DEEP: E-Waste

Electronic Waste (E-Waste)
Recycling

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"We have forgotten how to be good guests, how to walk lightly on the earth as its other creatures do." 
                                                       ~ Barbara Ward, Only One Earth, 1972

From the mining of the raw materials to the recycling or disposal of our electronic products, electronics have a significant impact on the environment. By considering the environment when you purchase, use and dispose of a computer, television, or other electronic device, you can conserve energy, help the environment and save money.

E-Waste Drop-off Locations 
Additional E-Waste Resources

Related Topics
 
 

Why Recycle Electronics?

{Truckfull of e-waste} Computers and televisions are only part of the consumer electronics waste stream which also includes VCRs, radios, cell phones, and small appliances.  Collectively, they are referred to as electronic waste, or "e-waste" and are one of the fastest growing portions of our waste stream.  As new electronic equipment becomes faster, cheaper and more efficient, more and more of these devices, especially computers, will find their way from the desktop to the bottom of the closet.  For each new product that is introduced to consumers, one or more products become outdated or obsolete.  In 2005, EPA estimated that 26 to 37 million computers became obsolete amounting to approximately 1.9 to 2.2 million tons of waste nationally.

Careful disposal of these items is important because many electronic products contain hazardous components.  Computer monitors and televisions can contain leaded glass. Materials such as beryllium, mercury, cadmium, nickel, zinc, silver and gold can be found in printed circuit boards. Cadmium can also be found in batteries and mercury can be present in relays and switches.  If it is not recovered for recycling, it will likely end up in a waste-to-energy facility, where most of our trash is disposed in Connecticut. Incineration of e-waste can produce dioxin and contribute to heavy metal contamination in the atmosphere.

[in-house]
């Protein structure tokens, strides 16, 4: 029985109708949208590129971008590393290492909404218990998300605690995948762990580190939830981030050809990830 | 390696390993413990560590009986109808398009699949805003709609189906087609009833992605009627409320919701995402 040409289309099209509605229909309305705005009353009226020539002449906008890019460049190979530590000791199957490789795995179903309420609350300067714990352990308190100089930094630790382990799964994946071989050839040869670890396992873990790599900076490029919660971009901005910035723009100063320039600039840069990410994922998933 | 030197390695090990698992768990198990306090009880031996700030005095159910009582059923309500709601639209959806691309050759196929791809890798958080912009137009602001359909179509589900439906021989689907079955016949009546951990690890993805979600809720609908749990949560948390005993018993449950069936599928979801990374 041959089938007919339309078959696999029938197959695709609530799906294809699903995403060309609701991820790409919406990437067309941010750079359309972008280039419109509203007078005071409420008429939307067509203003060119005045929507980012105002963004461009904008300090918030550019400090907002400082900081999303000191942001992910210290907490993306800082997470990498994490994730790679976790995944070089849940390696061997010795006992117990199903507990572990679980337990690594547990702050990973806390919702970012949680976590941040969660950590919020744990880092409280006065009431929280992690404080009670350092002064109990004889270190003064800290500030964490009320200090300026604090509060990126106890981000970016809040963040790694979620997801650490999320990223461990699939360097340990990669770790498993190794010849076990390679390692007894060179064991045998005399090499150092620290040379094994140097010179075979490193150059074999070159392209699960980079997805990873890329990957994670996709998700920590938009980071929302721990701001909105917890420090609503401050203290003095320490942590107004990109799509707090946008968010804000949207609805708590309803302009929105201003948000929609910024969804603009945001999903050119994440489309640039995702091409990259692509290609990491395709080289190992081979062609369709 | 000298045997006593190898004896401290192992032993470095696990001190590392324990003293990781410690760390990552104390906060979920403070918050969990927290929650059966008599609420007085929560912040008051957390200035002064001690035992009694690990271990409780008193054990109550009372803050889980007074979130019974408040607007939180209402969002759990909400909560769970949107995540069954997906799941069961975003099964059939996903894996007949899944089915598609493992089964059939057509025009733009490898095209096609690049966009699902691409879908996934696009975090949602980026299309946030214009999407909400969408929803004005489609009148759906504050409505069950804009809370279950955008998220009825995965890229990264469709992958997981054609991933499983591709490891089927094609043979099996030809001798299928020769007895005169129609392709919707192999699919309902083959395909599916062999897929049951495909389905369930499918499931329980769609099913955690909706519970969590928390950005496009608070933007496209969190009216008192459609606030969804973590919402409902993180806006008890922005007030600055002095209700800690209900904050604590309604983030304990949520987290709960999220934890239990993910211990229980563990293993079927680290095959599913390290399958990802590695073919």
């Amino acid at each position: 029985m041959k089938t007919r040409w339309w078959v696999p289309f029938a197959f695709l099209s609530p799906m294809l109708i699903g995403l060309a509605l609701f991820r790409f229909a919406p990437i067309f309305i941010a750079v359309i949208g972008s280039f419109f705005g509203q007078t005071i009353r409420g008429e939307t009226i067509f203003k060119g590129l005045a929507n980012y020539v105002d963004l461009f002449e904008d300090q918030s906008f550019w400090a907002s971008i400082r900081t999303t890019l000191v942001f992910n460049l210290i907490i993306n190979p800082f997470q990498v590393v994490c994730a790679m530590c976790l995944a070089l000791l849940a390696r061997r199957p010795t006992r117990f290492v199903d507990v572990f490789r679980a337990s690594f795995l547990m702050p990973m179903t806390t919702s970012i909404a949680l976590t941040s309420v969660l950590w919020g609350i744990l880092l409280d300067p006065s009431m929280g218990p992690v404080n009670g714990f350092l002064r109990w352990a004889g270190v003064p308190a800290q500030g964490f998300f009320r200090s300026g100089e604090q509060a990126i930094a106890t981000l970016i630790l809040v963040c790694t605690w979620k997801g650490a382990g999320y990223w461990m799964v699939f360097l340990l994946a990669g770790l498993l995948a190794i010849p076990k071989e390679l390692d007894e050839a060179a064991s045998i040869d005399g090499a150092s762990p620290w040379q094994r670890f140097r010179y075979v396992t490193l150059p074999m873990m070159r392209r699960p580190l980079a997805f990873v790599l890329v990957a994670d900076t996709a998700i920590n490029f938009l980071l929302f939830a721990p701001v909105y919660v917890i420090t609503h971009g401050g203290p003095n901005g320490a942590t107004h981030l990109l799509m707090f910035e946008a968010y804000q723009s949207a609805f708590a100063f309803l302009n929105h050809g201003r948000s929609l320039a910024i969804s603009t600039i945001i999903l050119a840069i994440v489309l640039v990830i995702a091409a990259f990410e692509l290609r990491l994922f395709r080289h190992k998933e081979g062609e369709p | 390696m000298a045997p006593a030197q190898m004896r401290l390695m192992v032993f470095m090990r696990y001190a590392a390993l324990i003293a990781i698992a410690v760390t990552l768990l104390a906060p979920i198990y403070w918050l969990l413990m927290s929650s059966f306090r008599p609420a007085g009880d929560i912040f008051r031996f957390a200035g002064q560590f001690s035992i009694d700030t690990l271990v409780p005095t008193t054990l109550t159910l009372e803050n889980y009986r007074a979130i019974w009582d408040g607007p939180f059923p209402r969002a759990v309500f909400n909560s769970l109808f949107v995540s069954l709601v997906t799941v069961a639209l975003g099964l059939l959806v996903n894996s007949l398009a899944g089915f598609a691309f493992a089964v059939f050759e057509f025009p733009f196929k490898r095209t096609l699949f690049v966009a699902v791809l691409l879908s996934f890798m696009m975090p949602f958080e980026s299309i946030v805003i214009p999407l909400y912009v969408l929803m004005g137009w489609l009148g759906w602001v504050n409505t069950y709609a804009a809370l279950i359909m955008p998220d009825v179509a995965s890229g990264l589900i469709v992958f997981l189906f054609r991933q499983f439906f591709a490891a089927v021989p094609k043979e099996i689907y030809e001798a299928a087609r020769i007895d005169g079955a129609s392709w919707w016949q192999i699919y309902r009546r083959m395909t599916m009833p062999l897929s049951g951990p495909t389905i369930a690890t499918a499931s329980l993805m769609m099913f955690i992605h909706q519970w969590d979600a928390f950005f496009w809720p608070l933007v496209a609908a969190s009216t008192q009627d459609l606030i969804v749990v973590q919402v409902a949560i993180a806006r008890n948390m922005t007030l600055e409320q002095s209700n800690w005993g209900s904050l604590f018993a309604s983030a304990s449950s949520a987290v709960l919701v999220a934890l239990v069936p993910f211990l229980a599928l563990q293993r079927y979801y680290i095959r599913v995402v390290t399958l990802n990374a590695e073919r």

Responsible recycling and disposal of e-waste can help prevent exploitation of people in lesser developed countries where much of the e-waste from the U.S. has historically been disposed.  Media exposés of companies that sent e-waste overseas where unprotected workers rummage through vast mountains of smoldering electronics to recover bits of recyclable metals served to shed light on the problem that our e-waste was causing elsewhere.  This, among other reasons, prompted states, including CT, to pass e-waste recycling laws that help to ensure responsible recycling and disposal of these items.

 Please Dispose of E-Waste Properly!


Recycling E-Waste from the Home

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An e-waste recycling law was enacted in July of 2007 which allows Connecticut residents to properly recycle certain covered electronic devices (CEDs) such as computers, monitors, printers and televisions for free.  This law requires municipalities to provide a free drop-off location for their residents to recycle CED’s.  DEEP maintains a list of these residential e-waste drop-off locations on our website.  However, more detailed information about individual town e-waste recycling programs can be found through your local recycling coordinator.  In addition to this new recycling program, as of January 1, 2011, covered electronic devices (CEDs) are banned from the trash.
 
Many towns in Connecticut participate in regional, one-day collections for these devices. Collections are sponsored by regional trash authorities, regional planning agencies and municipalities and generally take place in the spring and fall. These trash authorities do these collections voluntarily and at their expense. To find out when the next collection will be held that you may be eligible to participate in, contact your local recycling coordinator. You may also want to visit the Connecticut Resources Recovery Authority’s web page on e-waste recycling . This web page has a listing of e-waste collection events open to residents of CRRA-member towns only.